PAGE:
It’s a familiar song, and you hear it after every election: turnout was dismal, below even the lowest expectations.
Tuesday’s primary election was no exception. Even with unseasonably warm weather, voters mainly stayed away during the 13 hours the polls were open, leaving the decisions to less than a quarter of the registered voters in Kane and Kendall counties.
This led to some races and referendum questions being decided by very few voters. In Montgomery, for example, a question about was decided by only 1,328 voters between the two counties. Montgomery’s more than 18,000 residents will be affected by this vote – homes and small businesses are automatically opted into the program.
Some candidates complained about the lack of voter participation. In the 11th Congressional District, attorney Juan Thomas, who for the Democratic nomination to Bill Foster, said he believes the low turnout played a part.
And Scott Gryder, who for Kendall County Board, said election authorities offer plenty of chances to vote, with early, grace period and absentee voting available before Election Day.
“I don’t understand why there’s not more of a turnout and people don’t take a greater interest in it,” he said. “I also understand that we have (busy lives).”
Kane County saw 21 percent turnout, according to County Clerk Jack Cunningham – the lowest turnout for a presidential primary election, he believes, since the 1980s. Most of those were Republican voters, he said – 36,018 of the 44,131 ballots cast were for GOP candidates.
Cunningham believes the problem can be traced to long election seasons full of negative campaigning. People, he said, are “worn out by debates for months and the negative nature of campaigns.” (Cunningham himself was a candidate in this election, running for the Republican nomination in the 11th Congressional District, until he was . He complained of negative campaigning from his opponent, Rep. Judy Biggert.)
Cunningham noted the difference between Tuesday’s election and the March 2008 election, the last time a presidential primary was held. More than twice as many voters turned out for that election, but between the interesting presidential race and the heated 14th Congressional District GOP primary between Jim Oberweis and Chris Lauzen, voters were just more excited then, Cunningham said.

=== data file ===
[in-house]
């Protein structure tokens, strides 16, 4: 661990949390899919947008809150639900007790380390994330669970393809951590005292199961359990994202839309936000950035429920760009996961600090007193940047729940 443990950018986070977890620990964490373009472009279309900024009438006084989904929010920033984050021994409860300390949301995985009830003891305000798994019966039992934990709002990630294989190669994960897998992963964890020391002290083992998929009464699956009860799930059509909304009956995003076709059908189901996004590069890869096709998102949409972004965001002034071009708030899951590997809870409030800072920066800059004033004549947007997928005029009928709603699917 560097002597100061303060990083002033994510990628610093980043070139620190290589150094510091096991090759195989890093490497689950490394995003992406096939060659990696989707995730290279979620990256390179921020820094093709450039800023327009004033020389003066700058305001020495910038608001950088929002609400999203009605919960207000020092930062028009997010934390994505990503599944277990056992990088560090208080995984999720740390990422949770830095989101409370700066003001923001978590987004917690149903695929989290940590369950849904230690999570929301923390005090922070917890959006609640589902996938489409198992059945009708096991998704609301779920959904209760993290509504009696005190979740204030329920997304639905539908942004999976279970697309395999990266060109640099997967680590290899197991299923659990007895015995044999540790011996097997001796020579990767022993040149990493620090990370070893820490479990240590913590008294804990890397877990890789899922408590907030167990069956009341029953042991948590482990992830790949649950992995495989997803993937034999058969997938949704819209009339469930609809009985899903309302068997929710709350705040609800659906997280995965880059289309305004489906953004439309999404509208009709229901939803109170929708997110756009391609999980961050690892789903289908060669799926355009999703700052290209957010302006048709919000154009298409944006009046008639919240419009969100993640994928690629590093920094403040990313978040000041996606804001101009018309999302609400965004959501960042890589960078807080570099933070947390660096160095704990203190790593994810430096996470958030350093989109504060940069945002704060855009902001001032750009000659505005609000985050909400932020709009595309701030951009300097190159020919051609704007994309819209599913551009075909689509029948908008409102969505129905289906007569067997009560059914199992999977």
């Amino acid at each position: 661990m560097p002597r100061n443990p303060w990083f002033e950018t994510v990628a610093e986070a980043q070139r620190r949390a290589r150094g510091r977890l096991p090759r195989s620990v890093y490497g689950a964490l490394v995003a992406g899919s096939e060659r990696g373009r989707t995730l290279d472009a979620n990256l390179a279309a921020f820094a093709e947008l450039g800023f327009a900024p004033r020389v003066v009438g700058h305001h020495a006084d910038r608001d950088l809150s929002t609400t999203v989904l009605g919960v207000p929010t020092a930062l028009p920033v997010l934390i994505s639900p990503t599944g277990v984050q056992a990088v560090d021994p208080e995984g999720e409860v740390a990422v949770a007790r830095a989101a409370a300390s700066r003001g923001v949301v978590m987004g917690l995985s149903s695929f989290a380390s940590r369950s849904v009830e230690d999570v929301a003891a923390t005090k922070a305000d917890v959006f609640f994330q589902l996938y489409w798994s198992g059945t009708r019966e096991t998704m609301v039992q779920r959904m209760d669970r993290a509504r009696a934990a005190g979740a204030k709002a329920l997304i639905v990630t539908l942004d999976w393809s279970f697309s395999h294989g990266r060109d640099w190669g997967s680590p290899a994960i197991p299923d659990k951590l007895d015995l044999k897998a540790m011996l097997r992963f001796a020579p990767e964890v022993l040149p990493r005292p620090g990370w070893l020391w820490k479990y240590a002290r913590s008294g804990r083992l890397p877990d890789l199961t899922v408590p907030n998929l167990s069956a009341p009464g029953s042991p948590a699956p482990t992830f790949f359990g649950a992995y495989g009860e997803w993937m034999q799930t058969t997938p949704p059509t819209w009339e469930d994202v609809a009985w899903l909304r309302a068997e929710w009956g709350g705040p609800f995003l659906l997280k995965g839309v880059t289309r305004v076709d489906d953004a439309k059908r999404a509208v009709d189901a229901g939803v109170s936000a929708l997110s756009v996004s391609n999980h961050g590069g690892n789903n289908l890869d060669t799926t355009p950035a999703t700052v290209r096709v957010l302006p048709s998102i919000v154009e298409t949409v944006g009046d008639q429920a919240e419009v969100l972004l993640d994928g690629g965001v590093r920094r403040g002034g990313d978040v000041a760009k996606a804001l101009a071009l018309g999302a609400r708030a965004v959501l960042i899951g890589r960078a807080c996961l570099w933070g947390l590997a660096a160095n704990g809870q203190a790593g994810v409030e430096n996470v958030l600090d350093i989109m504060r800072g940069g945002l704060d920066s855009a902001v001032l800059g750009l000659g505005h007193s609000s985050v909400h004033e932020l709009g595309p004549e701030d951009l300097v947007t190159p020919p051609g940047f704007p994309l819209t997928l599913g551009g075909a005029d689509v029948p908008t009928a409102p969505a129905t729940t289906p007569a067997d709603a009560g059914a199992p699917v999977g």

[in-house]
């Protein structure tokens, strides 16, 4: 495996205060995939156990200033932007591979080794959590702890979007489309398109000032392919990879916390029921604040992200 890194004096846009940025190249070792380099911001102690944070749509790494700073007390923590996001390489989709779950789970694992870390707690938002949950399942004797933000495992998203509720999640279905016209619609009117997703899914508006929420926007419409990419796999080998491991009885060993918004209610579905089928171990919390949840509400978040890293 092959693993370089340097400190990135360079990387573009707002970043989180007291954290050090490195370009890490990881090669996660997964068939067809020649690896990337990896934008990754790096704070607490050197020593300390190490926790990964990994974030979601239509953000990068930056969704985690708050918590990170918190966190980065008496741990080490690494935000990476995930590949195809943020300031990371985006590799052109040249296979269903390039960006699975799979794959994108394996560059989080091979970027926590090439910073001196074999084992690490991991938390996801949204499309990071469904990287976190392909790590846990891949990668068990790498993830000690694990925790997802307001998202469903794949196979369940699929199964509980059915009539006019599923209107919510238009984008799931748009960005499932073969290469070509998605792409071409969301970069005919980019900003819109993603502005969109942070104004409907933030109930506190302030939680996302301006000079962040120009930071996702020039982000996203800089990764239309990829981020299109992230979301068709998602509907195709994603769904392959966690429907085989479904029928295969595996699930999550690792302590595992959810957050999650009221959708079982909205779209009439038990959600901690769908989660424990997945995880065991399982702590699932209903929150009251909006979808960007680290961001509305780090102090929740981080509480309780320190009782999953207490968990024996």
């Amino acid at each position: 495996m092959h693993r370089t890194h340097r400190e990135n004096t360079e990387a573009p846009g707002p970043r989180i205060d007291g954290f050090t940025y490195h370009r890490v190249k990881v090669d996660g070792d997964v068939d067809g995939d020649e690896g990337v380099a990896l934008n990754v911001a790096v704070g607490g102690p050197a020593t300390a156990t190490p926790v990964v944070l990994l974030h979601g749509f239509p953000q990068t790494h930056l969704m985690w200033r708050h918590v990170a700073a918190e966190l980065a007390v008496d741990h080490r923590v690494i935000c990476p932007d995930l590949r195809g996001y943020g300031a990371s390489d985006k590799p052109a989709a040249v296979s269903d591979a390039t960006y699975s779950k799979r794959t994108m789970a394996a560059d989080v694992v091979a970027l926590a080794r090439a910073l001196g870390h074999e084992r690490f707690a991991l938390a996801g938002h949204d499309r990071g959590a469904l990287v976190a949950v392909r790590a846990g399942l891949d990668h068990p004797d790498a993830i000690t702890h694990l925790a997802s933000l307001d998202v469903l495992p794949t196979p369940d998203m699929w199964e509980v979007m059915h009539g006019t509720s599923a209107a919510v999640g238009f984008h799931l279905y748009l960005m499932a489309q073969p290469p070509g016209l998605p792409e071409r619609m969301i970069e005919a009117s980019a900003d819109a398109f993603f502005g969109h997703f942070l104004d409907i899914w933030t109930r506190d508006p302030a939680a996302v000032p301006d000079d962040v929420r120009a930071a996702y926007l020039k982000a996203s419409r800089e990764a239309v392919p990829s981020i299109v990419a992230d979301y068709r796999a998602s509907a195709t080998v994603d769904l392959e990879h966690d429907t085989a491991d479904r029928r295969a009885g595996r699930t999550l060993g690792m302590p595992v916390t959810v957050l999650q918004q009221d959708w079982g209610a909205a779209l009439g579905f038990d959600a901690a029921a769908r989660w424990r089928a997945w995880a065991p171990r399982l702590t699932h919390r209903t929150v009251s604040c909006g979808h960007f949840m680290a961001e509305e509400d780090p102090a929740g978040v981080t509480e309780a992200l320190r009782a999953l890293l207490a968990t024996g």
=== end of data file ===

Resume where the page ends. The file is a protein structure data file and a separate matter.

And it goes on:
“There were no hard-fought races this time,” he said.
Kendall County fared only slightly better, with about 22 percent turnout, according to County Clerk Debbie Gillette. She said Tuesday’s numbers were even down from the last non-presidential primary, in 2004 – that election drew about 27 percent of the voters, she said.
Most of the Kendall voters were Republicans as well - GOP voters cast 11,236 of the 13,930 ballots in Tuesday's election.
When asked what she thought caused such a low turnout, Gillette said, “I wish I knew. You can't say it was the weather."
Gillette said the key to improving the turnout may be to educate young people on the importance of voting. Her son, she said, just turned 18, and even he doesn’t know the issues, or how important voting is, she said. Gillette volunteered to go to schools in the county and speak to students, hoping that would make a difference.
She also pointed out that elections are expensive, and county voters should want “to get their money’s worth.”
“People say, ‘My vote doesn’t make a difference,’” she said. “If everyone who says that would vote, it would really matter.”